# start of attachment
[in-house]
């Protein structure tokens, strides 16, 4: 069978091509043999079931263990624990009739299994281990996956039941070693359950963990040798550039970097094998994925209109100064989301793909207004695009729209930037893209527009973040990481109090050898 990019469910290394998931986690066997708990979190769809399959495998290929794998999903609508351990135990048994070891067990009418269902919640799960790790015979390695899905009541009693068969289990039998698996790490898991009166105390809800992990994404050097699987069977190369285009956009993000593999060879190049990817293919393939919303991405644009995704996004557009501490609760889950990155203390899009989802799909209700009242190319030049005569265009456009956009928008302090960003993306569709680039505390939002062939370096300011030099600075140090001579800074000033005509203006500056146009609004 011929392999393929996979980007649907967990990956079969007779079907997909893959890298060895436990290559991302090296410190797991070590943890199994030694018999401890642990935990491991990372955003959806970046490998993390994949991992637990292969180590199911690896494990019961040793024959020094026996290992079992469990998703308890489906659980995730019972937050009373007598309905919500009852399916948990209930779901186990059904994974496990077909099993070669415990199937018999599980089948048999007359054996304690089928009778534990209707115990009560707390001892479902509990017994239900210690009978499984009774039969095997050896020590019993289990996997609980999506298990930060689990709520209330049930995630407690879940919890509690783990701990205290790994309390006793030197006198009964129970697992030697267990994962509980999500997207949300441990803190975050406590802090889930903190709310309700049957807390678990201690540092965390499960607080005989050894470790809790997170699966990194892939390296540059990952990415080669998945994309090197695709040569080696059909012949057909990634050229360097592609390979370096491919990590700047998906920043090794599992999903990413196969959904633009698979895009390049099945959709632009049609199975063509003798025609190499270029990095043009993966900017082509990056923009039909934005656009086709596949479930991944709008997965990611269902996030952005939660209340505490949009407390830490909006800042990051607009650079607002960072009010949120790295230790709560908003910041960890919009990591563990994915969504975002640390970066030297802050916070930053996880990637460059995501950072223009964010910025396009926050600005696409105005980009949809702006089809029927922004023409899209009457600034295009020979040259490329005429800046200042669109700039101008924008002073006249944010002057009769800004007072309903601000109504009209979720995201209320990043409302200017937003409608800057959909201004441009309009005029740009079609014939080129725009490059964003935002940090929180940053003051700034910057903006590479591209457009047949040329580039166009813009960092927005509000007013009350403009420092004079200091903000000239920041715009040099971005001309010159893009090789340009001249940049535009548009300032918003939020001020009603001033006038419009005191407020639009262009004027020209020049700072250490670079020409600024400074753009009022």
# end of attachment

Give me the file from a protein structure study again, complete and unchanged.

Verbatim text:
[in-house]
């Protein structure tokens, strides 16, 4: 069978091509043999079931263990624990009739299994281990996956039941070693359950963990040798550039970097094998994925209109100064989301793909207004695009729209930037893209527009973040990481109090050898 990019469910290394998931986690066997708990979190769809399959495998290929794998999903609508351990135990048994070891067990009418269902919640799960790790015979390695899905009541009693068969289990039998698996790490898991009166105390809800992990994404050097699987069977190369285009956009993000593999060879190049990817293919393939919303991405644009995704996004557009501490609760889950990155203390899009989802799909209700009242190319030049005569265009456009956009928008302090960003993306569709680039505390939002062939370096300011030099600075140090001579800074000033005509203006500056146009609004 011929392999393929996979980007649907967990990956079969007779079907997909893959890298060895436990290559991302090296410190797991070590943890199994030694018999401890642990935990491991990372955003959806970046490998993390994949991992637990292969180590199911690896494990019961040793024959020094026996290992079992469990998703308890489906659980995730019972937050009373007598309905919500009852399916948990209930779901186990059904994974496990077909099993070669415990199937018999599980089948048999007359054996304690089928009778534990209707115990009560707390001892479902509990017994239900210690009978499984009774039969095997050896020590019993289990996997609980999506298990930060689990709520209330049930995630407690879940919890509690783990701990205290790994309390006793030197006198009964129970697992030697267990994962509980999500997207949300441990803190975050406590802090889930903190709310309700049957807390678990201690540092965390499960607080005989050894470790809790997170699966990194892939390296540059990952990415080669998945994309090197695709040569080696059909012949057909990634050229360097592609390979370096491919990590700047998906920043090794599992999903990413196969959904633009698979895009390049099945959709632009049609199975063509003798025609190499270029990095043009993966900017082509990056923009039909934005656009086709596949479930991944709008997965990611269902996030952005939660209340505490949009407390830490909006800042990051607009650079607002960072009010949120790295230790709560908003910041960890919009990591563990994915969504975002640390970066030297802050916070930053996880990637460059995501950072223009964010910025396009926050600005696409105005980009949809702006089809029927922004023409899209009457600034295009020979040259490329005429800046200042669109700039101008924008002073006249944010002057009769800004007072309903601000109504009209979720995201209320990043409302200017937003409608800057959909201004441009309009005029740009079609014939080129725009490059964003935002940090929180940053003051700034910057903006590479591209457009047949040329580039166009813009960092927005509000007013009350403009420092004079200091903000000239920041715009040099971005001309010159893009090789340009001249940049535009548009300032918003939020001020009603001033006038419009005191407020639009262009004027020209020049700072250490670079020409600024400074753009009022």